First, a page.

There are some treatments that can protect the bone from being destroyed by cancer. One such treatment is a class of drugs called bisphosphonates, which decrease the risk of complications such as bone fractures, and lower blood-calcium levels that are too high.
There are numerous options for treating existing bone metastasis including surgery, chemotherapy, proton radiation, or a combination of therapies. Your child’s doctor will discuss the best option for your child.
In most cases, the goal of surgery is to stabilize the affected bone to prevent or treat a fracture. This could include reinforcing the bone with metal plates, screws or inserting hollow metal rods inside the bone.
In some cases, another surgery — a surgical resection and reconstruction — may be recommended to remove a tumor and restore function at the site of the tumor.
Though surgery for bone metastasis is highly effective, we understand that any surgery can be a stressful experience for your child and family. At CHOP, we offer a wealth of resources about how to prepare your child for surgery and what to expect during surgery.
Additionally, we employ numerous best practices before, during and after surgery to decrease the risk of infection and increase positive outcomes. For more details about safety protocols at Children's Hospital of Philadelphia, see safety in surgery.
Chemotherapy refers to medicines that help fight cancer. They are given by mouth, in the vein, in the muscle or under the skin.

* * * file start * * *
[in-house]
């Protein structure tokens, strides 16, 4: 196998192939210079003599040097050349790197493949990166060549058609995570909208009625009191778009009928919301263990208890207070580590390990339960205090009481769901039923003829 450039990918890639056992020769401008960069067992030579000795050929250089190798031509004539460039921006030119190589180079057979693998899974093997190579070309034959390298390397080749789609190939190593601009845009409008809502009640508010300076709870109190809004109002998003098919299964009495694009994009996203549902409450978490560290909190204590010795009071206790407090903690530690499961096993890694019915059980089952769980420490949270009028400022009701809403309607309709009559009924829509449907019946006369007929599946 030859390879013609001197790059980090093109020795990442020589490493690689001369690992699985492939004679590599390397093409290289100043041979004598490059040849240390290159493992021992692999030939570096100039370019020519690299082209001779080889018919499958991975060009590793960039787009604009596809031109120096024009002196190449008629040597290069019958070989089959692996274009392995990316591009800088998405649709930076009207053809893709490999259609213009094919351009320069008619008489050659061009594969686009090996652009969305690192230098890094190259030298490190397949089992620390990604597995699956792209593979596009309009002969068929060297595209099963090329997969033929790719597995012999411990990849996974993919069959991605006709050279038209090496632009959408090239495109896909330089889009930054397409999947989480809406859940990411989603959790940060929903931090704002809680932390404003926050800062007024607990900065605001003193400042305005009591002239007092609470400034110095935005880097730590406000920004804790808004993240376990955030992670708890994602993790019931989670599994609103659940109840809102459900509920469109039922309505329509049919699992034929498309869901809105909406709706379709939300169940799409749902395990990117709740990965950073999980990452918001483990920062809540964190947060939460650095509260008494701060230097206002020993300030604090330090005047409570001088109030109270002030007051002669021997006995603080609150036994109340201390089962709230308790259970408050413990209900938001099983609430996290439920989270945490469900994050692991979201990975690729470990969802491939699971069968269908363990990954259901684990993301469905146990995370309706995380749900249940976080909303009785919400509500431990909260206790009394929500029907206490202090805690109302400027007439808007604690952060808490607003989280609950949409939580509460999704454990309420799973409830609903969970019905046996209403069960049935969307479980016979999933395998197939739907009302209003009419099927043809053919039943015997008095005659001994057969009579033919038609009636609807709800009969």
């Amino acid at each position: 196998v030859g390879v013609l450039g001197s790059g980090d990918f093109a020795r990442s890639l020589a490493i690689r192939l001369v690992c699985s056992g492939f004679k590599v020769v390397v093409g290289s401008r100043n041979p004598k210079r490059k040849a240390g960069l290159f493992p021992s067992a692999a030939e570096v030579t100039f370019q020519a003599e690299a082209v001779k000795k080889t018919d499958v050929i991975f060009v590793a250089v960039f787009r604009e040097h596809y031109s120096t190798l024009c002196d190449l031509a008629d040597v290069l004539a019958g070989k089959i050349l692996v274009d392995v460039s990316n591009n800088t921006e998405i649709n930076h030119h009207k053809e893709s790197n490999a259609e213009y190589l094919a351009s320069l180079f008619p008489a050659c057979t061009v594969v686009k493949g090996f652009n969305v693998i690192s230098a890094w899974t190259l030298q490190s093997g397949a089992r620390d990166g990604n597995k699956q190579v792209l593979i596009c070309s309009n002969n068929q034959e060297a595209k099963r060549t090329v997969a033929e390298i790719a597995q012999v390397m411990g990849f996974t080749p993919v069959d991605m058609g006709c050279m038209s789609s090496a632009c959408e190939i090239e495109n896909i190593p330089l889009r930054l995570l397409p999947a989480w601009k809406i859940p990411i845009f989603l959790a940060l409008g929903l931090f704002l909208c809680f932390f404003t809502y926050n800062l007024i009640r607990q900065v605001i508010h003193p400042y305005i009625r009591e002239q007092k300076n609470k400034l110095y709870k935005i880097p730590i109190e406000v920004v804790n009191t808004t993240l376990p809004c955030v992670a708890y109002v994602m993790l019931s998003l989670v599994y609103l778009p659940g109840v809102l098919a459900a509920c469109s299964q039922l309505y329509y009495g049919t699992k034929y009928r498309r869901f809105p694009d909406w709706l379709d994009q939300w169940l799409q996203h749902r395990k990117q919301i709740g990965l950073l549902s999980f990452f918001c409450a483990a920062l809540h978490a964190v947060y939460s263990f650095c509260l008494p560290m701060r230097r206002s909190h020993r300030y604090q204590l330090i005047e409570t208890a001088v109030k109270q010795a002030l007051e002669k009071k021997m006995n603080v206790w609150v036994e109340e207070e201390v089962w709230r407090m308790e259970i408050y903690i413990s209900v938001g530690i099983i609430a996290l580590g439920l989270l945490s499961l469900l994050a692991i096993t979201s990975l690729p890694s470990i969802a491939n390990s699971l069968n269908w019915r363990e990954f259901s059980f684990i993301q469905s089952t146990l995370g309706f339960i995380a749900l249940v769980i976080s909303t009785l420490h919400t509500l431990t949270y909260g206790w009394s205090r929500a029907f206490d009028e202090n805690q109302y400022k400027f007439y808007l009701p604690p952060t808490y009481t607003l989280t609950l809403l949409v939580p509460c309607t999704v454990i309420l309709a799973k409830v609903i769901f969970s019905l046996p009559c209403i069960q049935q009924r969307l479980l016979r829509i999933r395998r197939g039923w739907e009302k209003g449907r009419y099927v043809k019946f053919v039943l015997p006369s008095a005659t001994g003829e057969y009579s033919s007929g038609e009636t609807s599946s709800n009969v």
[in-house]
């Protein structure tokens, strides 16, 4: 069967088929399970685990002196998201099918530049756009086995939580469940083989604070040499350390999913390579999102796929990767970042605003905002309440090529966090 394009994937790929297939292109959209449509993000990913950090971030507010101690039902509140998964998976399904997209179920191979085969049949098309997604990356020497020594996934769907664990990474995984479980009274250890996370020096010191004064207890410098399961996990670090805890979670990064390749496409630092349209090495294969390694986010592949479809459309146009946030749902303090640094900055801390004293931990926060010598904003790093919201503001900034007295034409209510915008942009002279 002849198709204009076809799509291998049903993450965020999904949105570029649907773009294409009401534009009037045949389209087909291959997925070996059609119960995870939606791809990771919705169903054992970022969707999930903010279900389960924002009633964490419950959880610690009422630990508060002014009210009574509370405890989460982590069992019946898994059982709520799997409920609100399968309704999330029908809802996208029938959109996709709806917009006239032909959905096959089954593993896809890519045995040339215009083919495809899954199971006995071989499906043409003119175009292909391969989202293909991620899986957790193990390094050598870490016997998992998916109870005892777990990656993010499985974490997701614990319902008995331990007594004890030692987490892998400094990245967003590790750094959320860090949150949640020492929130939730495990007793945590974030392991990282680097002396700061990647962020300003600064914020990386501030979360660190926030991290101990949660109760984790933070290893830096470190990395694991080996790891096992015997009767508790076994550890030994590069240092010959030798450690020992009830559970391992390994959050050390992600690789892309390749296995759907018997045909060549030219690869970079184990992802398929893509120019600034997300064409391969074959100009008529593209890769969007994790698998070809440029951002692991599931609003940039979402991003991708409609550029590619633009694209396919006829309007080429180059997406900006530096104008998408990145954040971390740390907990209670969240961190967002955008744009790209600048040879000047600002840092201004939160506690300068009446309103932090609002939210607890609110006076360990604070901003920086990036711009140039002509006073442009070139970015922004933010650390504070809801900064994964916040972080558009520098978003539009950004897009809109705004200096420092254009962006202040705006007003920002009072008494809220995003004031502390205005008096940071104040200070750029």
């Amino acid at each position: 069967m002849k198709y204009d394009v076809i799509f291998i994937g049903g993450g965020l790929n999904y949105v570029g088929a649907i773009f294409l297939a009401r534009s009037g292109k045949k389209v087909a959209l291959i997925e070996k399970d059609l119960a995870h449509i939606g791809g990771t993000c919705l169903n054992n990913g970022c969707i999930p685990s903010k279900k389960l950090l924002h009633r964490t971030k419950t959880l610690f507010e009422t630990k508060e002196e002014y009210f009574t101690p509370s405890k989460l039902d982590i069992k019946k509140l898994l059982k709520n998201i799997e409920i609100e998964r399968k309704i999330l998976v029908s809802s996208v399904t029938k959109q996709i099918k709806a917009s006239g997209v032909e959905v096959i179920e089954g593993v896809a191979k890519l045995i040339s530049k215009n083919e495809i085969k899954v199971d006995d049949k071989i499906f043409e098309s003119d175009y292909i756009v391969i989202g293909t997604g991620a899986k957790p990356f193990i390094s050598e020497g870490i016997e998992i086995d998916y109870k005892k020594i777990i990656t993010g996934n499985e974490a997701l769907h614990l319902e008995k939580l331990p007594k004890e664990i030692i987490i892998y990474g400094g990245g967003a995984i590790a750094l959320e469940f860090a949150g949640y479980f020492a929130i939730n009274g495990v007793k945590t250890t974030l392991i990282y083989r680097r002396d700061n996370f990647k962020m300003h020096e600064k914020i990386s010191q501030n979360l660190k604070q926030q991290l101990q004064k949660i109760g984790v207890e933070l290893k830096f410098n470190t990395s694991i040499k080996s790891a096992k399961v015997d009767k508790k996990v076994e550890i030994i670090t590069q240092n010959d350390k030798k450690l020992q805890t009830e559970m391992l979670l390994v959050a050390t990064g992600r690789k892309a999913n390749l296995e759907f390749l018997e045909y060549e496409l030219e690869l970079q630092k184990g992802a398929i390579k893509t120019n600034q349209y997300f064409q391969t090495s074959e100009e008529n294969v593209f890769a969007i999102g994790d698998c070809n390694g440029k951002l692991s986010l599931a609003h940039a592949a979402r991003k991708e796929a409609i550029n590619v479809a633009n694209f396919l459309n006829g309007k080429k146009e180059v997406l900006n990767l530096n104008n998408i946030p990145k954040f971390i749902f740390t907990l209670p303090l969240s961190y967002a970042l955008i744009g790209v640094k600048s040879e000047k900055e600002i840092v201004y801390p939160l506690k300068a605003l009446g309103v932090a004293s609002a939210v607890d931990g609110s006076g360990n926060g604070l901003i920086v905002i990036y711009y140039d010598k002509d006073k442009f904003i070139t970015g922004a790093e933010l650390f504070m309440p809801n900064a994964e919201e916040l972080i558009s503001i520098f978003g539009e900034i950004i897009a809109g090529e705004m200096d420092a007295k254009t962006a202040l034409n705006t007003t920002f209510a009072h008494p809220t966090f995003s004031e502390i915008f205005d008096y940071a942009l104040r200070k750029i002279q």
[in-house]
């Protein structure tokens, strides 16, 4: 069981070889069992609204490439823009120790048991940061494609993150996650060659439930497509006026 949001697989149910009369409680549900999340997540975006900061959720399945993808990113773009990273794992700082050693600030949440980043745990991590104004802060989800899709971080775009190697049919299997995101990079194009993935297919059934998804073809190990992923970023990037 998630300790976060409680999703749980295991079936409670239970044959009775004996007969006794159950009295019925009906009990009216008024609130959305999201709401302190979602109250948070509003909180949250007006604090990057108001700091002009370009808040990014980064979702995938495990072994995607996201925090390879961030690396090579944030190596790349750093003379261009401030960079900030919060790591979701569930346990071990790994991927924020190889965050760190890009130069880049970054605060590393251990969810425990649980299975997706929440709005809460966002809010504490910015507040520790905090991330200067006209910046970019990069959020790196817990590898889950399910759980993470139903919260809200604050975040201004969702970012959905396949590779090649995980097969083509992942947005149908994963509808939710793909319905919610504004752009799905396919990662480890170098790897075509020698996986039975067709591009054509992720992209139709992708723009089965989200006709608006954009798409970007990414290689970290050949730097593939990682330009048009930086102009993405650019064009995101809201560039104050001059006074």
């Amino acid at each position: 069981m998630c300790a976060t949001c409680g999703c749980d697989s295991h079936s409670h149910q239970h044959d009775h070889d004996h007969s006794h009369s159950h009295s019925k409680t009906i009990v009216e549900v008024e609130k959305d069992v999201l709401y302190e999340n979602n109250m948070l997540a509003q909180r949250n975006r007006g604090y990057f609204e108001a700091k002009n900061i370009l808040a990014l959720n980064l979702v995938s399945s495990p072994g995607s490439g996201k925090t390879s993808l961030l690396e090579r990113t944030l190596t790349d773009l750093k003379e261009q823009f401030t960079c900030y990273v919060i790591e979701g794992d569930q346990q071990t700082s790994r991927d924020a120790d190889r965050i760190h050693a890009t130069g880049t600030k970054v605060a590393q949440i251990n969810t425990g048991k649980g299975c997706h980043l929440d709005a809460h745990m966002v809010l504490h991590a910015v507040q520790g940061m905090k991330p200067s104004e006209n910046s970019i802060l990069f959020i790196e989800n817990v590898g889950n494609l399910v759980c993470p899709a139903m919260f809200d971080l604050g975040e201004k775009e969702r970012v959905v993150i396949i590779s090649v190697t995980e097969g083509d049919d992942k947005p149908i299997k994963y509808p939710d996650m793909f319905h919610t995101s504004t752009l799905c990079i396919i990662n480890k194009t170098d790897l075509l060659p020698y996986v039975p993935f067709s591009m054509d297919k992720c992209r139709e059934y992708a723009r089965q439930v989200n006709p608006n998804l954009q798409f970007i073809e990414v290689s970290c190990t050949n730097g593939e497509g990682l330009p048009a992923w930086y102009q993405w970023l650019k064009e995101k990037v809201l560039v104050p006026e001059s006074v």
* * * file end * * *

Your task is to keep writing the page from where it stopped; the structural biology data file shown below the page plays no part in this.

Radiation therapy uses high-energy waves such as X-rays to kill or shrink cancer cells. It can be targeted to almost anywhere in the body.
Proton therapy is an innovative form of radiation treatment that allows for more precise radiation doses delivered to cancerous tumors. Proton therapy’s greatest benefit is that it is less damaging to the surrounding healthy tissue because it delivers most of its energy to a very narrow field at the location of the tumor. Learn more about proton therapy.
After surgery, your child may spend one or two nights in the hospital and require pain medications until the surgical site heals. Most children are encouraged to resume as active a life as possible.
Your child will see the orthopaedic surgeon about one to two weeks after surgery, then again at three and six months post-surgery. Regular monitoring by trained clinicians is strongly encouraged to monitor for possible progression of disease.
Bone metastasis can continue to cause symptoms and show up in other bones so it is important for your child to see a physician regularly, especially if any symptoms recur.
During follow-up visits, X-rays and other diagnostic testing of the tumor site are recommended to closely monitor your child’s health.
Follow-up care and ongoing support and services are available at our Main Campus and throughout our CHOP Care Network. Our team is committed to partnering with parents and referring physicians to provide the most current, comprehensive and specialized care possible for your child.
If your child needs continued monitoring into adulthood, he can continue to see some of the same doctors who treated him. CHOP’s Bone and Soft Tissue Tumor Program works closely with Penn Medicine. For families who live farther away and need continued monitoring, our clinical professionals will help your child transition to adult care near home.
Long-term outcomes for children with bone metastasis are varied and depend on the type of primary or original cancer, how well your child responds to treatment, and if the cancer has spread to more than one location.